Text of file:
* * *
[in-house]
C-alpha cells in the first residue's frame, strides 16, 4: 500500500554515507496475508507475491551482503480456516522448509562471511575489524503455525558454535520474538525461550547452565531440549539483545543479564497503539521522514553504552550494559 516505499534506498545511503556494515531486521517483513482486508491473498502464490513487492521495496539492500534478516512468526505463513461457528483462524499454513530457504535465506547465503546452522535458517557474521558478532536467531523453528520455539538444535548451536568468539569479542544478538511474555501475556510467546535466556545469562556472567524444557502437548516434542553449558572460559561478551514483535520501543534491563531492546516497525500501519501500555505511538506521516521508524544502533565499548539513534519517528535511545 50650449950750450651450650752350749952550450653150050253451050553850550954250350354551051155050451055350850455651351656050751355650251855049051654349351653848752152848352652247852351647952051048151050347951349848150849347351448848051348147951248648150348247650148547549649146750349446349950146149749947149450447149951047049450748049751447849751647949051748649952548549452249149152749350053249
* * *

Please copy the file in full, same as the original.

[in-house]
C-alpha cells in the first residue's frame, strides 16, 4: 500500500554515507496475508507475491551482503480456516522448509562471511575489524503455525558454535520474538525461550547452565531440549539483545543479564497503539521522514553504552550494559 516505499534506498545511503556494515531486521517483513482486508491473498502464490513487492521495496539492500534478516512468526505463513461457528483462524499454513530457504535465506547465503546452522535458517557474521558478532536467531523453528520455539538444535548451536568468539569479542544478538511474555501475556510467546535466556545469562556472567524444557502437548516434542553449558572460559561478551514483535520501543534491563531492546516497525500501519501500555505511538506521516521508524544502533565499548539513534519517528535511545 50650449950750450651450650752350749952550450653150050253451050553850550954250350354551051155050451055350850455651351656050751355650251855049051654349351653848752152848352652247852351647952051048151050347951349848150849347351448848051348147951248648150348247650148547549649146750349446349950146149749947149450447149951047049450748049751447849751647949051748649952548549452249149152749350053249